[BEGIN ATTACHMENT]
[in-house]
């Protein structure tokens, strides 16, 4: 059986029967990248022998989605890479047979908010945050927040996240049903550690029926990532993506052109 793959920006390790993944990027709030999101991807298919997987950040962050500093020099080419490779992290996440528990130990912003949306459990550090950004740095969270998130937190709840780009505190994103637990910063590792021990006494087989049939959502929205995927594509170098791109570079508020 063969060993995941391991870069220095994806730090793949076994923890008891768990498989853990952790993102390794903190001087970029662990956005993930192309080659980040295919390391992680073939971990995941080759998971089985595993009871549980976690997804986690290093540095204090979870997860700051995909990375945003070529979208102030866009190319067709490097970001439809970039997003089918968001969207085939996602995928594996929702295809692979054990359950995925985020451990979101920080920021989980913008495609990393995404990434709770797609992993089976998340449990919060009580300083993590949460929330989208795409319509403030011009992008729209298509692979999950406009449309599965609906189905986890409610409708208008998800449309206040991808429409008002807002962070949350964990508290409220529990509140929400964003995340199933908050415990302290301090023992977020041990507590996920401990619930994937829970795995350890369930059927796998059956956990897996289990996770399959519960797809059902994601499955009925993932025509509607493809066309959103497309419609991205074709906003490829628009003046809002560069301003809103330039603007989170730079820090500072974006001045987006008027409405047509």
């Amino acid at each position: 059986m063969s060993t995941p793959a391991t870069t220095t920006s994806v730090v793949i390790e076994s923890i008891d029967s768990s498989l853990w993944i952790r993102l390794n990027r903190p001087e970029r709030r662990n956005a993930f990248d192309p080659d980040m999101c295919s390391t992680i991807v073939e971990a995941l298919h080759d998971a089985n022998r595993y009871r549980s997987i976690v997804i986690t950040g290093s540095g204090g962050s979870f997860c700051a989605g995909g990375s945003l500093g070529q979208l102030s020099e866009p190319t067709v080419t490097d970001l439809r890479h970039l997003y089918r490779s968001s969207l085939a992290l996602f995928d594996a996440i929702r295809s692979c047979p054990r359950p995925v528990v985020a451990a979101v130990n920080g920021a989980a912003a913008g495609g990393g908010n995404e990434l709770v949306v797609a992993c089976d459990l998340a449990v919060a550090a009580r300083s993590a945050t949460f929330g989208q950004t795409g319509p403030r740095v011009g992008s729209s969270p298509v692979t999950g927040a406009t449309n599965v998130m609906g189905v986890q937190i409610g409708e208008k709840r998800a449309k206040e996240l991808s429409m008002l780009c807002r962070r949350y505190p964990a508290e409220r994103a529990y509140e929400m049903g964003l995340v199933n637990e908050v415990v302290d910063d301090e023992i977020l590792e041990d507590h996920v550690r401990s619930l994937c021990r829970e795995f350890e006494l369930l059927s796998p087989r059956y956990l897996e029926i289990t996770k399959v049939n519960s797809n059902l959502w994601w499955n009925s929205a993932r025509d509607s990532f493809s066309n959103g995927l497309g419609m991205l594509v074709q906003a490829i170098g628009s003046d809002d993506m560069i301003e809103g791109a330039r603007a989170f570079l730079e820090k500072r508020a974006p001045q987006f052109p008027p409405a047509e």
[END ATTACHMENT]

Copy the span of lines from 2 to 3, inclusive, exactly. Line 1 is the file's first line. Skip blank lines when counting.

């Protein structure tokens, strides 16, 4: 059986029967990248022998989605890479047979908010945050927040996240049903550690029926990532993506052109 793959920006390790993944990027709030999101991807298919997987950040962050500093020099080419490779992290996440528990130990912003949306459990550090950004740095969270998130937190709840780009505190994103637990910063590792021990006494087989049939959502929205995927594509170098791109570079508020 063969060993995941391991870069220095994806730090793949076994923890008891768990498989853990952790993102390794903190001087970029662990956005993930192309080659980040295919390391992680073939971990995941080759998971089985595993009871549980976690997804986690290093540095204090979870997860700051995909990375945003070529979208102030866009190319067709490097970001439809970039997003089918968001969207085939996602995928594996929702295809692979054990359950995925985020451990979101920080920021989980913008495609990393995404990434709770797609992993089976998340449990919060009580300083993590949460929330989208795409319509403030011009992008729209298509692979999950406009449309599965609906189905986890409610409708208008998800449309206040991808429409008002807002962070949350964990508290409220529990509140929400964003995340199933908050415990302290301090023992977020041990507590996920401990619930994937829970795995350890369930059927796998059956956990897996289990996770399959519960797809059902994601499955009925993932025509509607493809066309959103497309419609991205074709906003490829628009003046809002560069301003809103330039603007989170730079820090500072974006001045987006008027409405047509």
């Amino acid at each position: 059986m063969s060993t995941p793959a391991t870069t220095t920006s994806v730090v793949i390790e076994s923890i008891d029967s768990s498989l853990w993944i952790r993102l390794n990027r903190p001087e970029r709030r662990n956005a993930f990248d192309p080659d980040m999101c295919s390391t992680i991807v073939e971990a995941l298919h080759d998971a089985n022998r595993y009871r549980s997987i976690v997804i986690t950040g290093s540095g204090g962050s979870f997860c700051a989605g995909g990375s945003l500093g070529q979208l102030s020099e866009p190319t067709v080419t490097d970001l439809r890479h970039l997003y089918r490779s968001s969207l085939a992290l996602f995928d594996a996440i929702r295809s692979c047979p054990r359950p995925v528990v985020a451990a979101v130990n920080g920021a989980a912003a913008g495609g990393g908010n995404e990434l709770v949306v797609a992993c089976d459990l998340a449990v919060a550090a009580r300083s993590a945050t949460f929330g989208q950004t795409g319509p403030r740095v011009g992008s729209s969270p298509v692979t999950g927040a406009t449309n599965v998130m609906g189905v986890q937190i409610g409708e208008k709840r998800a449309k206040e996240l991808s429409m008002l780009c807002r962070r949350y505190p964990a508290e409220r994103a529990y509140e929400m049903g964003l995340v199933n637990e908050v415990v302290d910063d301090e023992i977020l590792e041990d507590h996920v550690r401990s619930l994937c021990r829970e795995f350890e006494l369930l059927s796998p087989r059956y956990l897996e029926i289990t996770k399959v049939n519960s797809n059902l959502w994601w499955n009925s929205a993932r025509d509607s990532f493809s066309n959103g995927l497309g419609m991205l594509v074709q906003a490829i170098g628009s003046d809002d993506m560069i301003e809103g791109a330039r603007a989170f570079l730079e820090k500072r508020a974006p001045q987006f052109p008027p409405a047509e």